Indeed, history is a certain kind of music, musica humana, the story of humanity and of how God’s providence has guided it. Such an approach is warranted not only from within Scripture itself but also with St. Augustine’s theological-historical vision of the two Cities, the City of God and the City of Man. When studied in this way, history is preparatory for ethics, politics, and theology.

The history sequence will be organized thematically by year from Grades 3–12, cycling through the Ancient World, Christendom, and the Modern World. The literature sequence will be coordinated with it. The literature will focus on the great and good works that have stood the test of time. History will turn to primary sources when possible, especially in the higher grades (for instance, by reading Herodotus and Plutarch). The thematic years for history and literature will also provide a basis for integrative connections with Latin, Music, and even Science and Religion.


The Music class aims to instill in students the habits of the liberal art of music. It focuses especially upon musica instrumentalis and the theory, history, and practice of music. Goals of this course of study include a grasp of the historical development and traditions of different types of music, as well as listening to and understanding good music. This course is also important for the general musical foundation of education in the broad sense, insofar as excellent music promotes the moral life of students. The class throughout a student’s career includes learning to sing, as well as learning about and listening to the entire tradition of music (from chant through classical to folk music).

In particular, students will learn to sing across the range of the Church’s liturgical tradition, especially in Holy Mass. Students in Grades K–2 will learn the Ordinary of the Mass and basic Latin hymns. Grades 3–5 will receive instruction in the basics of Gregorian chant and the various Propers of the Mass. This instruction will be completed by more advanced instruction in chant in Grades 6–8 and by participation in a polyphonic choir in Grades 9–12. The Music class in the latter grades will also feature instruction in the study of musical harmony and music theory. It is in these classes especially where elements of the Quadrivium (arithmetic and music) find their proper place in the School’s curriculum.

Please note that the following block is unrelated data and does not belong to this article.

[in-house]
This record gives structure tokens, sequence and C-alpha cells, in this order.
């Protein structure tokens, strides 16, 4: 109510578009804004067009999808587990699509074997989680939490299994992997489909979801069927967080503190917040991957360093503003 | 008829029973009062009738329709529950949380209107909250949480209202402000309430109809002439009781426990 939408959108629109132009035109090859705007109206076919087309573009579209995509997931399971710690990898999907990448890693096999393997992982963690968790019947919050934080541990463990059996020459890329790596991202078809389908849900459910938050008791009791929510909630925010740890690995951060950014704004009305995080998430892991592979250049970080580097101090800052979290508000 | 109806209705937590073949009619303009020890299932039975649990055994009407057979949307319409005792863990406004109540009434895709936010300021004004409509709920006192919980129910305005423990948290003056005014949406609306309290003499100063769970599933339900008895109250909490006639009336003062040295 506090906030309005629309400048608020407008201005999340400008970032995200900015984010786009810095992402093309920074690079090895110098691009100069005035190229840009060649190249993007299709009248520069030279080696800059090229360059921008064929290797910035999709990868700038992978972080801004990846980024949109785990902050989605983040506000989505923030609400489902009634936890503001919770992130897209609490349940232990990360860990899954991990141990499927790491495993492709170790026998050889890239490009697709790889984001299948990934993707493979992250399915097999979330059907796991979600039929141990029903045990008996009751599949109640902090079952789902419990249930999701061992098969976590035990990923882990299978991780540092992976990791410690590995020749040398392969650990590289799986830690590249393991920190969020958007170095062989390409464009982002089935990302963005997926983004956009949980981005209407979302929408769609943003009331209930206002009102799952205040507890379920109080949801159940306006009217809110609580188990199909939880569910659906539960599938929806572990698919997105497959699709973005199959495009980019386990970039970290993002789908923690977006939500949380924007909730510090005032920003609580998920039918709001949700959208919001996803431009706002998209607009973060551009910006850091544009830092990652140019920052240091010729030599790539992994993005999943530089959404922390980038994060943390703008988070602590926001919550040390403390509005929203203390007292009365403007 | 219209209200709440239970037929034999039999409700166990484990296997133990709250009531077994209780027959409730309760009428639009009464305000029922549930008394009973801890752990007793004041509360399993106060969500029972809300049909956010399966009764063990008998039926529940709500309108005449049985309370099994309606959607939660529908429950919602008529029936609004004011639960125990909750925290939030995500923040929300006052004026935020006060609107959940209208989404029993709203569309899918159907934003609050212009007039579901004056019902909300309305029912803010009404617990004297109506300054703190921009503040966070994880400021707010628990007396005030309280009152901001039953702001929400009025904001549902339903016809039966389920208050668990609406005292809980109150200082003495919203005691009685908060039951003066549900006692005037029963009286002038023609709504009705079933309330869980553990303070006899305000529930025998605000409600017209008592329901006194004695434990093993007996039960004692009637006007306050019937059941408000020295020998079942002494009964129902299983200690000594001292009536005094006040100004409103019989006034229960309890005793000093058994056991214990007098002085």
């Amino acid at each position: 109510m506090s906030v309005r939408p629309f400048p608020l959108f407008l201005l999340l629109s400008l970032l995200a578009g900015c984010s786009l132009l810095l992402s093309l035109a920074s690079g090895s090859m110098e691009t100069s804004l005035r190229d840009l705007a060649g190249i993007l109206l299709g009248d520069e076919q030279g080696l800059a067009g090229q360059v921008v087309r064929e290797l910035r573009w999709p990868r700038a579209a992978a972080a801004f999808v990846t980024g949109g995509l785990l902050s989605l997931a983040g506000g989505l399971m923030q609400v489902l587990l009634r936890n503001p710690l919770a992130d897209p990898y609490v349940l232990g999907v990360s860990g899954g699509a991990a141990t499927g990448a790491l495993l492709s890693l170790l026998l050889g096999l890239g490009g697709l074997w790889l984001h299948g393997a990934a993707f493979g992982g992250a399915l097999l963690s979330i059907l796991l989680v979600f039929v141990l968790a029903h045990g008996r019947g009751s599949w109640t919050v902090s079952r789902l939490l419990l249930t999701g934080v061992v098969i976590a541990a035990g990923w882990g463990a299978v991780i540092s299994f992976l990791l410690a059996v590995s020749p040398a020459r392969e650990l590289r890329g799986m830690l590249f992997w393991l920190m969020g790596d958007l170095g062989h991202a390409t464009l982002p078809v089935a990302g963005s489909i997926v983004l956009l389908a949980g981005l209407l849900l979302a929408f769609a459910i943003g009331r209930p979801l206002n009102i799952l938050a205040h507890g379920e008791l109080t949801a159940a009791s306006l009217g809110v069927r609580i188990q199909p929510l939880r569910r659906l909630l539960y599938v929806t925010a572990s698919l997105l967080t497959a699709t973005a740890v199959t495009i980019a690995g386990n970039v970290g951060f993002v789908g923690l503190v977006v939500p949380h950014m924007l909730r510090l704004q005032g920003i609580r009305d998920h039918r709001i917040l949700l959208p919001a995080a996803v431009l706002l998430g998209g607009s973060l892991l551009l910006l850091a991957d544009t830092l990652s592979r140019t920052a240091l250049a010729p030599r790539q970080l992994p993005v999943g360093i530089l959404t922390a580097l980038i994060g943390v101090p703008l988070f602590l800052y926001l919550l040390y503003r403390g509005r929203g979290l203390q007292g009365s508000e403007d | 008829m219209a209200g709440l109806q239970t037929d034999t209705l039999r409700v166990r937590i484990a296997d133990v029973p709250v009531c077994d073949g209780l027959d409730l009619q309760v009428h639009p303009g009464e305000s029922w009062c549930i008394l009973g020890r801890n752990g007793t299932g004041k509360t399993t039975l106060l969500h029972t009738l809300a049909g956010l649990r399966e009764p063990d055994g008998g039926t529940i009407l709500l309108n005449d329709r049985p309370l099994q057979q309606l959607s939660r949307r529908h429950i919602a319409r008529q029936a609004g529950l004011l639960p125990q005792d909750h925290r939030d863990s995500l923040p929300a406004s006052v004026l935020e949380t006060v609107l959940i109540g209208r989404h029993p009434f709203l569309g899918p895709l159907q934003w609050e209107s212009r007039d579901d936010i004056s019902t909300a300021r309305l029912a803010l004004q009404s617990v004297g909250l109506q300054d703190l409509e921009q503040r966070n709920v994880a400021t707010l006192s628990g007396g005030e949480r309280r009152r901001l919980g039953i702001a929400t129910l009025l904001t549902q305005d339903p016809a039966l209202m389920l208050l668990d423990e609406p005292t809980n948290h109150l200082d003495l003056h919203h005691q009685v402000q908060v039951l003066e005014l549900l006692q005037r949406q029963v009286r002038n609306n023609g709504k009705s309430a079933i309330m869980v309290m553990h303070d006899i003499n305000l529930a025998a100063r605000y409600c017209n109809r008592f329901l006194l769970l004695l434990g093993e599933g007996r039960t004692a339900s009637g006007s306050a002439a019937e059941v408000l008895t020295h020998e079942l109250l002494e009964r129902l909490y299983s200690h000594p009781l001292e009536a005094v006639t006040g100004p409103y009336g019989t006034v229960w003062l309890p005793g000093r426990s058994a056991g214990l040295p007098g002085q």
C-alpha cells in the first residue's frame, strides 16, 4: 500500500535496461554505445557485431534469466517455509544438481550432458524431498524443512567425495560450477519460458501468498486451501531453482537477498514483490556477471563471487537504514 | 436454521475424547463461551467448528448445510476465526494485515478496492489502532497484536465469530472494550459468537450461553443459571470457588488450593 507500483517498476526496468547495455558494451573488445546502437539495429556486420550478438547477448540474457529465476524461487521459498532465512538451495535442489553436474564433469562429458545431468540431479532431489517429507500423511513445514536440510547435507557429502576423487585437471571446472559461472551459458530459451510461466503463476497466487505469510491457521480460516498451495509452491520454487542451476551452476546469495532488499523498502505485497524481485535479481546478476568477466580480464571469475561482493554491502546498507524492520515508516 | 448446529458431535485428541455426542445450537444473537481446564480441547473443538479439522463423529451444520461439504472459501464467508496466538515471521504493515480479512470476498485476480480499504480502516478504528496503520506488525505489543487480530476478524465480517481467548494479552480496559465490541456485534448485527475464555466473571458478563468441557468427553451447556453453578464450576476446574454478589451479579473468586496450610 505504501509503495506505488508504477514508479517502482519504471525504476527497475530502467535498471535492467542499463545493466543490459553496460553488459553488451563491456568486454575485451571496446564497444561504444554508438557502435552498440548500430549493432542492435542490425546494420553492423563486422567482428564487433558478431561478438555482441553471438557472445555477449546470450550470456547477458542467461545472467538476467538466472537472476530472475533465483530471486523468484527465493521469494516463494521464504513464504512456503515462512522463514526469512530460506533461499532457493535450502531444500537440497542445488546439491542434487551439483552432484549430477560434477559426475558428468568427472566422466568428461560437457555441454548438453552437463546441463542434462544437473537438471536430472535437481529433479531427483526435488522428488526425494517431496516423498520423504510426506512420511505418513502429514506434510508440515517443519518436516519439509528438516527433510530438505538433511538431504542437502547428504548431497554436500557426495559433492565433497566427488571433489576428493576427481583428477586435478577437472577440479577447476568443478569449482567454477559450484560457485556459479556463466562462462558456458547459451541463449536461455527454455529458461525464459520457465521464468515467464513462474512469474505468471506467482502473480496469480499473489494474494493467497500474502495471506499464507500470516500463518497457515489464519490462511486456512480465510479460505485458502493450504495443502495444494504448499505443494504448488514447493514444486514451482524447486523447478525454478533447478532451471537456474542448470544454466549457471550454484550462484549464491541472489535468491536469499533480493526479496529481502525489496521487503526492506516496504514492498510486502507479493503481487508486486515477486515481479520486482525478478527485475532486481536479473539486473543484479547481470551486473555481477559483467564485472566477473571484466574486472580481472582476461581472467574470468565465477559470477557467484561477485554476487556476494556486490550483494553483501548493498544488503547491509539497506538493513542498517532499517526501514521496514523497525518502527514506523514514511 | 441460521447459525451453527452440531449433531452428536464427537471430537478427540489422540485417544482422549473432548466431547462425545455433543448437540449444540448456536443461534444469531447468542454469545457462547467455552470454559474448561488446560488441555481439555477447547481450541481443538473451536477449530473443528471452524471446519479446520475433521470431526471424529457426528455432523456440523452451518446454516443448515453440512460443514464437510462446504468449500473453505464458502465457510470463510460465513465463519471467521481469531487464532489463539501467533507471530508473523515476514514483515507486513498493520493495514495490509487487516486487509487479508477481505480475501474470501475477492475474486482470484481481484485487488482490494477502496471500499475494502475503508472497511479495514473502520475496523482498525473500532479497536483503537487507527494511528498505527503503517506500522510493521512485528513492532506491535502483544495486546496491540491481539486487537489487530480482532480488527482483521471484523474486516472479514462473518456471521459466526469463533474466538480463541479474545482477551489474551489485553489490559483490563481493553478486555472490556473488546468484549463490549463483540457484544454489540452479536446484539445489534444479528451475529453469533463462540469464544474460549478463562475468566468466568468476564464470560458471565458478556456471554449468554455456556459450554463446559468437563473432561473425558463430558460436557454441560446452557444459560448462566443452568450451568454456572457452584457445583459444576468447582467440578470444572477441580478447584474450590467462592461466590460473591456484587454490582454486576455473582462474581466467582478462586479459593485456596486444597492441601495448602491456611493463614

The courses in Mathematics during a student’s career at the School are especially focused upon training in the liberal arts of mathematics, as well as beginning the student’s deeper understanding of mathematics as a theoretical or philosophical discipline. Mathematics is both an art and a science in this way, for the art of producing proofs, geometric constructions, or arithmetic calculations is learned so that the student can see the truth for its own sake. To learn mathematics as a liberal art and a science requires going beyond a method that focuses solely upon the inculcation of formal rules. Paul Lockhart expresses well what the School’s curriculum aims to avoid, namely,

the perpetuation of this “pseudo-mathematics,” this emphasis on the accurate yet mindless manipulation of symbols, [which] creates its own culture and its own set of values. Those who have become adept at it derive a great deal of self-esteem from their success. The last thing they want to hear is that math is really about raw creativity and aesthetic sensitivity. Many a graduate student has come to grief when they discover, after a decade of being told they were “good at math,” that in fact they have no real mathematical talent and are just very good at following directions.

From Paul Lockhart, “A Mathematician’s Lament,” available online here.

The order of the School’s mathematics curriculum, while externally very similar to a typical order, must be animated by the “liberal” spirit that Lockhart describes. The ancient Greek mathematicians recognized a distinction between arithmētikē, or the theory of number pursued for its own sake, and logistikē, the art of calculation that is good because it is useful.[4] The true form of mathematics was not for the sake of problem solving, but for the sake of seeing and contemplating mathematical truths. The challenge, then, is to raise student’s minds from mathematics as rote application of rules for solving problems to mathematics as revealing the existence of a whole realm of universal truths, which are worthy of exploration in their own right. Indeed, it is precisely for this reason that mathematics is a prerequisite to higher philosophical studies.